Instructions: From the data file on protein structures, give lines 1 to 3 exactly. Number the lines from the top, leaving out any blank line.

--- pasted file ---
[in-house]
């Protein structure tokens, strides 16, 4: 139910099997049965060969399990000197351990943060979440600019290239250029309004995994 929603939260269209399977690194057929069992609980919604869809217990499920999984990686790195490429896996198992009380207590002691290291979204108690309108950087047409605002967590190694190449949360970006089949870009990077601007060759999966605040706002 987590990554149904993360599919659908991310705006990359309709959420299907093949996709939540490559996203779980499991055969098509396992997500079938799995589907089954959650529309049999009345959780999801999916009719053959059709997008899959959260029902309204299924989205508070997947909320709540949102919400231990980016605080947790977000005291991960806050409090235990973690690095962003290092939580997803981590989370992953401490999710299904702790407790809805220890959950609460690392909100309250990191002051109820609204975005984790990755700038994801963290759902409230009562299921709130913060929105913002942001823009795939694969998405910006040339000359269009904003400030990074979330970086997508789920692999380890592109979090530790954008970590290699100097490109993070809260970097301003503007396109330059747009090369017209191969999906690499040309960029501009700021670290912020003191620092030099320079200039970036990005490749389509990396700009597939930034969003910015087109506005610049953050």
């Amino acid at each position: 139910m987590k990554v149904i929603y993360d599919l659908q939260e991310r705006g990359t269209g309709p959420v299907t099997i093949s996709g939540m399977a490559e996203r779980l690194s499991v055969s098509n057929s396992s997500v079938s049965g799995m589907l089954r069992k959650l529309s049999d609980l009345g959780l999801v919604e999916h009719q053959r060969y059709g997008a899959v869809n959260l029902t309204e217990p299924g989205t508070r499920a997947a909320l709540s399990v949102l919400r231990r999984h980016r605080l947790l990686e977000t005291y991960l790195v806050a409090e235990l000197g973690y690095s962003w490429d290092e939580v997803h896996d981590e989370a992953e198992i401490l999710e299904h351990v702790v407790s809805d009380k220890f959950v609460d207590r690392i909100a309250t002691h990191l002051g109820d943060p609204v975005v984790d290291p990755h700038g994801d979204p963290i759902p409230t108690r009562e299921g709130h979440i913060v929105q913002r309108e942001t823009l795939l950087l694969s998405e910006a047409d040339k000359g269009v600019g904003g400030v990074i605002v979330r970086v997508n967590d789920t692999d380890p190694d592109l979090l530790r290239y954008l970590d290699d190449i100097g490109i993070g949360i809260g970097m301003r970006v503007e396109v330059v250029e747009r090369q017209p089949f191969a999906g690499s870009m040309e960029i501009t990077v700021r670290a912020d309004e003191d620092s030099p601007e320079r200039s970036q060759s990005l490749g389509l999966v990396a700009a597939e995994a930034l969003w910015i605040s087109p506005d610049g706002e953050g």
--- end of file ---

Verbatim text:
[in-house]
């Protein structure tokens, strides 16, 4: 139910099997049965060969399990000197351990943060979440600019290239250029309004995994 929603939260269209399977690194057929069992609980919604869809217990499920999984990686790195490429896996198992009380207590002691290291979204108690309108950087047409605002967590190694190449949360970006089949870009990077601007060759999966605040706002 987590990554149904993360599919659908991310705006990359309709959420299907093949996709939540490559996203779980499991055969098509396992997500079938799995589907089954959650529309049999009345959780999801999916009719053959059709997008899959959260029902309204299924989205508070997947909320709540949102919400231990980016605080947790977000005291991960806050409090235990973690690095962003290092939580997803981590989370992953401490999710299904702790407790809805220890959950609460690392909100309250990191002051109820609204975005984790990755700038994801963290759902409230009562299921709130913060929105913002942001823009795939694969998405910006040339000359269009904003400030990074979330970086997508789920692999380890592109979090530790954008970590290699100097490109993070809260970097301003503007396109330059747009090369017209191969999906690499040309960029501009700021670290912020003191620092030099320079200039970036990005490749389509990396700009597939930034969003910015087109506005610049953050």
């Amino acid at each position: 139910m987590k990554v149904i929603y993360d599919l659908q939260e991310r705006g990359t269209g309709p959420v299907t099997i093949s996709g939540m399977a490559e996203r779980l690194s499991v055969s098509n057929s396992s997500v079938s049965g799995m589907l089954r069992k959650l529309s049999d609980l009345g959780l999801v919604e999916h009719q053959r060969y059709g997008a899959v869809n959260l029902t309204e217990p299924g989205t508070r499920a997947a909320l709540s399990v949102l919400r231990r999984h980016r605080l947790l990686e977000t005291y991960l790195v806050a409090e235990l000197g973690y690095s962003w490429d290092e939580v997803h896996d981590e989370a992953e198992i401490l999710e299904h351990v702790v407790s809805d009380k220890f959950v609460d207590r690392i909100a309250t002691h990191l002051g109820d943060p609204v975005v984790d290291p990755h700038g994801d979204p963290i759902p409230t108690r009562e299921g709130h979440i913060v929105q913002r309108e942001t823009l795939l950087l694969s998405e910006a047409d040339k000359g269009v600019g904003g400030v990074i605002v979330r970086v997508n967590d789920t692999d380890p190694d592109l979090l530790r290239y954008l970590d290699d190449i100097g490109i993070g949360i809260g970097m301003r970006v503007e396109v330059v250029e747009r090369q017209p089949f191969a999906g690499s870009m040309e960029i501009t990077v700021r670290a912020d309004e003191d620092s030099p601007e320079r200039s970036q060759s990005l490749g389509l999966v990396a700009a597939e995994a930034l969003w910015i605040s087109p506005d610049g706002e953050g």